Farmers are generally thought of as people who love the land, love animals, enjoy hard work and raising crops and animals for food, and taking care of their land. While all of that is certainly true, farmers are also forestry managers. Farmers, especially those in areas where there are a lot of trees, are responsible for forestry management of any and all wooded areas on their land. Here is how farmers play an important role in this type of environmental conservation.

Farmers Keep a Watchful Eye on the Forested Areas

Farmers watch the forested areas of their land. They look for downed trees that need to be removed so that the trees will not cause forest fires or get stuck in the farming equipment. They also watch for sick or rabid animals that could prove to be dangerous to farm animals. This includes raccoons, snakes, bats, feral cats, and dogs, and deer that are acting in a bizarre fashion. If an animal seems or appears sick, the farmer shoots it and then calls wildlife control to examine and study the carcass.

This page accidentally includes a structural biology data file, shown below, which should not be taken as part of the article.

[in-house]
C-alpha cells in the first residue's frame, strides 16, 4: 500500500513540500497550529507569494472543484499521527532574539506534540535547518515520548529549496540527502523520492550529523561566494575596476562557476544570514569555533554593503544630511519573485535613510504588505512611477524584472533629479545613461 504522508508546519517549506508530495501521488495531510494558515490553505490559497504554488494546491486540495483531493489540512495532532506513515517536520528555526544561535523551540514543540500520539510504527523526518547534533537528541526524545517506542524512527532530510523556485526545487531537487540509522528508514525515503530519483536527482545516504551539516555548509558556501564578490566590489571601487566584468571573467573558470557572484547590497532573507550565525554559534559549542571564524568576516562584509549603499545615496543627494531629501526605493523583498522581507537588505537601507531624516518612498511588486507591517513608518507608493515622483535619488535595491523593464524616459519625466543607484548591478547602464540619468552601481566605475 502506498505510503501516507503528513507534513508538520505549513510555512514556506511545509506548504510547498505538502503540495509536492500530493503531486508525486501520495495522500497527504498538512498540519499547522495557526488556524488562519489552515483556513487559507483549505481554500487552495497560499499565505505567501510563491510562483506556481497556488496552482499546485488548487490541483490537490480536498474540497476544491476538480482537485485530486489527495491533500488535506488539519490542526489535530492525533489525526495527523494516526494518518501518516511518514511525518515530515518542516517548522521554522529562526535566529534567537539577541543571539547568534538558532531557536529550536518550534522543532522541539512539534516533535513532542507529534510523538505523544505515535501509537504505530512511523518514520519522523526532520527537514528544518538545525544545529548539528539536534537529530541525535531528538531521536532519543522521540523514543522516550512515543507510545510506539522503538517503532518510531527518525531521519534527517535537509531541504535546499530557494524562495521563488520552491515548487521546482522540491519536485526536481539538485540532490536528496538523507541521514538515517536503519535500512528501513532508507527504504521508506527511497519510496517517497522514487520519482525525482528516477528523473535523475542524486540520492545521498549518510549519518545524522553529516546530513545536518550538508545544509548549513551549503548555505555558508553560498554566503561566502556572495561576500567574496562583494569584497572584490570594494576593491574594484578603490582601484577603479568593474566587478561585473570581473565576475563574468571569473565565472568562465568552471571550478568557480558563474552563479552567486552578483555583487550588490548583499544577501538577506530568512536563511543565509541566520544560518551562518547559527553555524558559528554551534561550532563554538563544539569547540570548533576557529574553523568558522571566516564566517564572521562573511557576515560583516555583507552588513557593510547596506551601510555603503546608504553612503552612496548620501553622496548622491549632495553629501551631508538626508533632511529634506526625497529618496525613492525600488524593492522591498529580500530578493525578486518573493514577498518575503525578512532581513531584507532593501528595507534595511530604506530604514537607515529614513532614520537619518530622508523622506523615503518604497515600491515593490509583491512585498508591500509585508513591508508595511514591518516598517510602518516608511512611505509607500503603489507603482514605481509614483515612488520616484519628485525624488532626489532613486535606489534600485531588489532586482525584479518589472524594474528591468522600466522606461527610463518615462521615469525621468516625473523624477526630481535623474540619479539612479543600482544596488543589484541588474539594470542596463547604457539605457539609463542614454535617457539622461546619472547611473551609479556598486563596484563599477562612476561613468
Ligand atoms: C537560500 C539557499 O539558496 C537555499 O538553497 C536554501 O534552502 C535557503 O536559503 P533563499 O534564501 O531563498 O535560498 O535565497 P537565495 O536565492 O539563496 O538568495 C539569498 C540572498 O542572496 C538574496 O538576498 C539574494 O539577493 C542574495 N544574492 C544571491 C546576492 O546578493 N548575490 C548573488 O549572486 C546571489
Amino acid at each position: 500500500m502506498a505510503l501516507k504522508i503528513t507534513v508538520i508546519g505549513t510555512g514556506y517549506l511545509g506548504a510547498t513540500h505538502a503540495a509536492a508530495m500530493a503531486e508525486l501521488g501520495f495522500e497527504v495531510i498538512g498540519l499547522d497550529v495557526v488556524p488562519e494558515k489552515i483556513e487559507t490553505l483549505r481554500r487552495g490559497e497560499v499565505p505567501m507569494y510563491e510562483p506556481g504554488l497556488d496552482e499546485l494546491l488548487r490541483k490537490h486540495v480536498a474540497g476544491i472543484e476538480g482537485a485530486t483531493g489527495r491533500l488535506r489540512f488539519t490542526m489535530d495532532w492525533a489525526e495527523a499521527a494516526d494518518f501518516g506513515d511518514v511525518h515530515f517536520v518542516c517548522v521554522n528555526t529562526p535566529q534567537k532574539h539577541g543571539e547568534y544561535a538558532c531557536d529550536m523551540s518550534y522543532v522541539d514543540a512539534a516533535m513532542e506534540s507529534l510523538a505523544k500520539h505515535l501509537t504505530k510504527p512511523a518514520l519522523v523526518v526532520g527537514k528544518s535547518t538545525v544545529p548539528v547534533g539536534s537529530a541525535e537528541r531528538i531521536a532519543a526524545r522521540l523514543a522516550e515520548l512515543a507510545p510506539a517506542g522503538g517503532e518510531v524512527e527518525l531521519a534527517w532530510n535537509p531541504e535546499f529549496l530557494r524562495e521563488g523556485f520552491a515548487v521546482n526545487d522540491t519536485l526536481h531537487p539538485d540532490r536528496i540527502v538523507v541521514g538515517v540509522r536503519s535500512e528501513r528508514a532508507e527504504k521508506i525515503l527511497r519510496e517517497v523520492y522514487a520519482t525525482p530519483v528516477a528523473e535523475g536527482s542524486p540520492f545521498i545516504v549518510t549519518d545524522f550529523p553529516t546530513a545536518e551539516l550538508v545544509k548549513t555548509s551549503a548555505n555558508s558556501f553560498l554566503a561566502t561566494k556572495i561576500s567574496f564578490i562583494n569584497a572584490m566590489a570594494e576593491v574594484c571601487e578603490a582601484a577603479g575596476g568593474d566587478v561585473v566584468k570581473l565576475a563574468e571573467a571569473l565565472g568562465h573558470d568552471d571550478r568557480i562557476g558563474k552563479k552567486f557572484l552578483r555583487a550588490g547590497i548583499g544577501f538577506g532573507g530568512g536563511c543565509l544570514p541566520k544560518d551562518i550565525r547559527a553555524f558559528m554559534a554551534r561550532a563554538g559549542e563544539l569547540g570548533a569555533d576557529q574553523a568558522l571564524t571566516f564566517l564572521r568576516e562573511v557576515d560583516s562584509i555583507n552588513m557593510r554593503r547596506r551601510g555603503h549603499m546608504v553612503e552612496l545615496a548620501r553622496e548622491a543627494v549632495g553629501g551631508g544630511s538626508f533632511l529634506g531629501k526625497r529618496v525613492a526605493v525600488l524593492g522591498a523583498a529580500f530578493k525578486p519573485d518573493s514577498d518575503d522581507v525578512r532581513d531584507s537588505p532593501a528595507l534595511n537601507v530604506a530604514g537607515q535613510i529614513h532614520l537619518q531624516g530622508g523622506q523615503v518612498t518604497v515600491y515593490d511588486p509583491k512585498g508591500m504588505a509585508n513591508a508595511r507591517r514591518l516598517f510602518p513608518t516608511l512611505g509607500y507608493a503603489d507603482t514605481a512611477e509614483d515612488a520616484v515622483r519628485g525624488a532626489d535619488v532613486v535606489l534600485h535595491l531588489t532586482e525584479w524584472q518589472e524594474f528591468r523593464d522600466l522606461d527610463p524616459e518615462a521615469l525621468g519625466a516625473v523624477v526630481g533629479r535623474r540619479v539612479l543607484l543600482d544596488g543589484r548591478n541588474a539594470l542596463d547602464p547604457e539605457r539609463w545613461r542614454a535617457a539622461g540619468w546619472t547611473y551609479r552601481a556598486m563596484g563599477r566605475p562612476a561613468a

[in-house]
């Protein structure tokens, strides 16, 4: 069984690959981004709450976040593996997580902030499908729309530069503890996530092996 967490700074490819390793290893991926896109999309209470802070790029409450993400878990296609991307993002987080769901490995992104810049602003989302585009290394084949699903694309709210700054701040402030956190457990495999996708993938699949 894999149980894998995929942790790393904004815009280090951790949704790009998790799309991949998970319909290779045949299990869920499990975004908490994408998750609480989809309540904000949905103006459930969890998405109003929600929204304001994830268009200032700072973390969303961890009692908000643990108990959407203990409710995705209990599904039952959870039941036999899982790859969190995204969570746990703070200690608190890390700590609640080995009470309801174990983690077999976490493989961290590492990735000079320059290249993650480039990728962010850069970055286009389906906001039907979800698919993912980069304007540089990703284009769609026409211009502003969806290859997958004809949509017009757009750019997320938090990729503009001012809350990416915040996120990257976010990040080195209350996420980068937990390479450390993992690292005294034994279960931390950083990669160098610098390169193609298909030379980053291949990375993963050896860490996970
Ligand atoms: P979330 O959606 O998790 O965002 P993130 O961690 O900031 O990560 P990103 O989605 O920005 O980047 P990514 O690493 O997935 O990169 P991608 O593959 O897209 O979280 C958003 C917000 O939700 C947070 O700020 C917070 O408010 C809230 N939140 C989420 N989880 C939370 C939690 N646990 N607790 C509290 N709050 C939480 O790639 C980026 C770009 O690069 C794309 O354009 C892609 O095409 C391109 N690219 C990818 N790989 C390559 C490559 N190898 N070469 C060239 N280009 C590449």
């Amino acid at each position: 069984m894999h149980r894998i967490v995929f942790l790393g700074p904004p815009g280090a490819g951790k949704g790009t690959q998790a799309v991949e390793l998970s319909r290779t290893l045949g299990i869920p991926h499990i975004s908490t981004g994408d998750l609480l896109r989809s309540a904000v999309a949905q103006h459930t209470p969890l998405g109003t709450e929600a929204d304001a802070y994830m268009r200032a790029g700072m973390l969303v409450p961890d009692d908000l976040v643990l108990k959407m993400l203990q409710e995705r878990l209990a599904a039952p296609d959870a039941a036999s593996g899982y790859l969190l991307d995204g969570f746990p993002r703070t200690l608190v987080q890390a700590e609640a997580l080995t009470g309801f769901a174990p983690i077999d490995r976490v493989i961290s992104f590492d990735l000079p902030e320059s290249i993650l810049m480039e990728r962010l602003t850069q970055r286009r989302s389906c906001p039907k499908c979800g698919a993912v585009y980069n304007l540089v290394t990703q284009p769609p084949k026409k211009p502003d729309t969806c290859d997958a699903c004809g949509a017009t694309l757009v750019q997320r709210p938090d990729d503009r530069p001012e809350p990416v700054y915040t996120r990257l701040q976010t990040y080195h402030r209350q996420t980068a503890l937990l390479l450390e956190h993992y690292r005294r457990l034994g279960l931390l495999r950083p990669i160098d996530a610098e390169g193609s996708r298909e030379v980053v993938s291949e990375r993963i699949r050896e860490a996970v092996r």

Farmers Report Sightings of Large Predators

In Minnesota, Wisconsin, and Michigan, farmers have to watch out for large predators. Wolves have grown in numbers in recent years, which are deadly to both humans and livestock. Bears are more common now too. Cougars are prowling about in some areas. The Wildlife Fish and Game departments in these states rely on farmers to report sightings of these large predators so that the departments can keep track of what these predators are doing.

Farmers Report Infestations of Pests

Bug pests, particularly invasive species that cause a lot of destruction (e.g., the emerald ash borer, locusts, etc.), are also part of the farmers' many responsibilities to the land and the wildlife. Spotting these pests helps the state keep track of the pests' numbers and where they have been sighted. Then the pest problem can be addressed so that the farmers do not have to worry about the safety of their crops.

The forestry management departments of each state work hand in hand with farmers to protect farming life and to protect wildlife. Without the farmers, the departments would not know what is going on all over the state, and would not have accurate records of various plant diseases, pests, animals, animal diseases, and other forestry-related problems. It is a working relationship that works.

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